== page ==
Supreme Court of California,Department TwoAug 31, 1901
134 Cal. 88 (Cal. 1901)
134 Cal. 8866 P. 73

Sac. No. 782.

August 31, 1901.

APPEAL from a judgment of the Superior Court of San Joaquin County. Edward I. Jones, Judge.

The facts are stated in the opinion of the court.

J.G. Swinnerton, for Appellant.

The complaint is insufficient, because it does not allege that the separation was against the wish or consent of the plaintiff. (Civ. Code, sec. 99)

Budd Thompson, for Respondent.

The complaint charges voluntary separation by the defendant with intent to desert and actual and intentional desertion. The word "desertion" implies a lack of consent. (Ford v. Ford, 143 Mass. 577; Lee v. Lee, 8 Allen, 419.) The period of desertion begins when the intent to desert is formed. (Civ. Code, sec. 100; Pinkard v. Pinkard, 14 Tex. 356.2) The circumstances of the desertion are matters of evidence which should not be averred (Gray v. Gray, 15 Ala. 779; 2 Bishop on Marriage and Divorce, sec. 668.) The complaint states a cause of action. (Civ. Code, sec. 95)


This is an appeal from a judgment of divorce, without a bill of exceptions. The defendant did not appear, by demurrer or answer, and the only point made on the appeal is, that the complaint does not state a cause of action. Appellant, in substance, contends that the complaint only contains the averments, that on the eighth day of March, 1898, defendant voluntarily separated himself from plaintiff without any fault on the part of plaintiff, with intent to desert her, and did desert, and has continued since, and still does continue, to desert her.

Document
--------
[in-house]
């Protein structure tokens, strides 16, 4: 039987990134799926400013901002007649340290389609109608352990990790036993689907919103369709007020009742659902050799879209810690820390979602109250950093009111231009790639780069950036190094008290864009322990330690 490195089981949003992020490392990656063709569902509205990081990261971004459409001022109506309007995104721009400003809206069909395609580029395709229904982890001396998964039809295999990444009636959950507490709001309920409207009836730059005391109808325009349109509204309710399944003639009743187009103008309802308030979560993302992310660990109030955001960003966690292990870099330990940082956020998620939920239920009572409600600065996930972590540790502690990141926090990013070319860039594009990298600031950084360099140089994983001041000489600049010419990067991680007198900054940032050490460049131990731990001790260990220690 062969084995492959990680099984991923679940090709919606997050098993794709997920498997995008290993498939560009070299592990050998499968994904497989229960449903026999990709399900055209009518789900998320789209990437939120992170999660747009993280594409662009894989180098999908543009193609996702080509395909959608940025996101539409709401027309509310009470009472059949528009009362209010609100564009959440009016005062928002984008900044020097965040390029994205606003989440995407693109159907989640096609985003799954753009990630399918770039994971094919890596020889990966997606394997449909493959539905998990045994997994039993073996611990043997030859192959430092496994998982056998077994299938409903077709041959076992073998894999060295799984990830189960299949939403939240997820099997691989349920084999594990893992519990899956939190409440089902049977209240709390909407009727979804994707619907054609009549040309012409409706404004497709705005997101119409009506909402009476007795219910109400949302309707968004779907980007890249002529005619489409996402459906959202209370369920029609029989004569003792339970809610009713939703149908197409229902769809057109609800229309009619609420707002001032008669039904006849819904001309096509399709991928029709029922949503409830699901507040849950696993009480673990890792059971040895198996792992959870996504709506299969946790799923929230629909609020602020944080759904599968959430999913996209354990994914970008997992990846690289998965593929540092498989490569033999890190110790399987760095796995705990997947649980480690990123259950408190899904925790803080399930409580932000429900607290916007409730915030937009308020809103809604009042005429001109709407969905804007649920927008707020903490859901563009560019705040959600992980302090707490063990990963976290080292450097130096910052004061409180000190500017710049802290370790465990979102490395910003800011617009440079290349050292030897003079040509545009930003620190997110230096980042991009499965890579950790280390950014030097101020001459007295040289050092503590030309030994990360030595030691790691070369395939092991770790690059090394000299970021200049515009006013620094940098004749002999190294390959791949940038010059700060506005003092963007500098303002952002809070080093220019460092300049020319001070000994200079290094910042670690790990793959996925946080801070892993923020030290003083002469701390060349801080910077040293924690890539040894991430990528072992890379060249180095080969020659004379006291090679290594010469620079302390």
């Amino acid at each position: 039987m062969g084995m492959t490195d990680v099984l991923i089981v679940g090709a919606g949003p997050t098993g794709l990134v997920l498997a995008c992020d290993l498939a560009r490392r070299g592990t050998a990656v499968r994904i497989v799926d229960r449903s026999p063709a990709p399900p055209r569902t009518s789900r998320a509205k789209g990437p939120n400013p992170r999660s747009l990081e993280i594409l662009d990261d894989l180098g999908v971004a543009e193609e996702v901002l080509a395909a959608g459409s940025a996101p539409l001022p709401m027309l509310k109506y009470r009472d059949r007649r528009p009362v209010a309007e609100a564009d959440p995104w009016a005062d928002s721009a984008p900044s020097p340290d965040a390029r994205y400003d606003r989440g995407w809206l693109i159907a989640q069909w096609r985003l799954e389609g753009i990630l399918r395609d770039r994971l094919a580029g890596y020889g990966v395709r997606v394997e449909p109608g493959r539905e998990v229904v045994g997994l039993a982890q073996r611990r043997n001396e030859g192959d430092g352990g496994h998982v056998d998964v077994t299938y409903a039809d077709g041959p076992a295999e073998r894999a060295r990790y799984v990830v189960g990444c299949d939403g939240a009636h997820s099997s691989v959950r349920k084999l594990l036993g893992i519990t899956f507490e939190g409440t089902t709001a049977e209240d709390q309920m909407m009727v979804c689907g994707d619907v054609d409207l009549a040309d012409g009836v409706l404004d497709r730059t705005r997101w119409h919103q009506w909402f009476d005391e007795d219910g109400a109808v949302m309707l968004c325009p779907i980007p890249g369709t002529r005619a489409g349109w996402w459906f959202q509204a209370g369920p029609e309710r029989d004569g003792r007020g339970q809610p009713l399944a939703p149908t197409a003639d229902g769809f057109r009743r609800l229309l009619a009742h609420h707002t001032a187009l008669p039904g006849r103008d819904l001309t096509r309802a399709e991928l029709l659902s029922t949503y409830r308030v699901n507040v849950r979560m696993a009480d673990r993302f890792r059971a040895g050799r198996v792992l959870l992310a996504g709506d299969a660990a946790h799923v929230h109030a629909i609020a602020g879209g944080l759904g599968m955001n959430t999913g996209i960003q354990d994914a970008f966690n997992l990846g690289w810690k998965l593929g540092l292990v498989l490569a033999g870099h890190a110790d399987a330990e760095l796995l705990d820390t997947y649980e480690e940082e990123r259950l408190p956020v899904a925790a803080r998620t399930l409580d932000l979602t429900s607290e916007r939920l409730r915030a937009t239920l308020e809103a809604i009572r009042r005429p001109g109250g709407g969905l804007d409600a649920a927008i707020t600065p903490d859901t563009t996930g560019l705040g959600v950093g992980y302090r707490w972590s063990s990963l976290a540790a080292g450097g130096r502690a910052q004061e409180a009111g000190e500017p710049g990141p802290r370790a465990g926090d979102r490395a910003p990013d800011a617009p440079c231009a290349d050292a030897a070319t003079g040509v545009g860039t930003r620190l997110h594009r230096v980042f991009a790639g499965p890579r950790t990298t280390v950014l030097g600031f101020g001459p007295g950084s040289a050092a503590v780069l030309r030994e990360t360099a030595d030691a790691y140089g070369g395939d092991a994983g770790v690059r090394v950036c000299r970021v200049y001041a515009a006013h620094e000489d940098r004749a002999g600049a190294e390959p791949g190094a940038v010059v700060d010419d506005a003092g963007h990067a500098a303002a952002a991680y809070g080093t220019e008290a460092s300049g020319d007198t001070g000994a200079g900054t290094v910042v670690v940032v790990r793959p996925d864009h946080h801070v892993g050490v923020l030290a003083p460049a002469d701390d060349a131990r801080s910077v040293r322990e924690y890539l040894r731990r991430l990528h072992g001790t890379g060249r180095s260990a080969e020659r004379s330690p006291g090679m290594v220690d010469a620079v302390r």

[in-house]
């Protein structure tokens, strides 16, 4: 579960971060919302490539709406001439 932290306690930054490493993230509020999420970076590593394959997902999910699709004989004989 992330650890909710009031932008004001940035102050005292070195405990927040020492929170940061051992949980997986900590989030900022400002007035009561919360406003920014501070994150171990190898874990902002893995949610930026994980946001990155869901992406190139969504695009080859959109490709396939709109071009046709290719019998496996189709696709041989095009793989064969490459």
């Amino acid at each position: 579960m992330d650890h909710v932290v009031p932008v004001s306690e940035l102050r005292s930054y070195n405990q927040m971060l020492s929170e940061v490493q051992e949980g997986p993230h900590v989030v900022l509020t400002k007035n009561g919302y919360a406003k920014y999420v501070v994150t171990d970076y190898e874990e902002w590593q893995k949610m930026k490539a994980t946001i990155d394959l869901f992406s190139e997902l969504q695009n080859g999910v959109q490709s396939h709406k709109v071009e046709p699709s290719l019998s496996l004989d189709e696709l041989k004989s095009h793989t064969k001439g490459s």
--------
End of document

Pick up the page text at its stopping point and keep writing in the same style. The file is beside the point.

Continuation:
It is said that section 95 of the Civil Code gives no definition of desertion, but the following sections of the code, giving instances of desertion, constitute the real definition. But, while section 95 furnishes a very imperfect explanation in itself, taken in connection with the succeeding sections its meaning is obvious enough, and besides, the word "separation," when used in reference to husband and wife, has a well-established popular meaning. Applying that meaning here, as we must, the section is clear enough. When one is told that certain married persons have separated, he is at no loss for the meaning. And besides, contracts between husband and wife to "separate" and live apart are authorized, and not altogether unknown among us. So construed, the complaint charges that the defendant left plaintiff, intending no longer to perform his duty to her as her husband, but to sever the matrimonial relation so far as he was able, and that he had ever since continued his desertion. It charges him with having abandoned her with a fixed determination not to perform his matrimonial obligations.

This is, under the statute, to state a cause of divorce, and admitting that the facts are quite defectively stated, still the complaint is amply sufficient as against an attack of this character.

The judgment is affirmed.

McFarland, J., and Henshaw, J., concurred.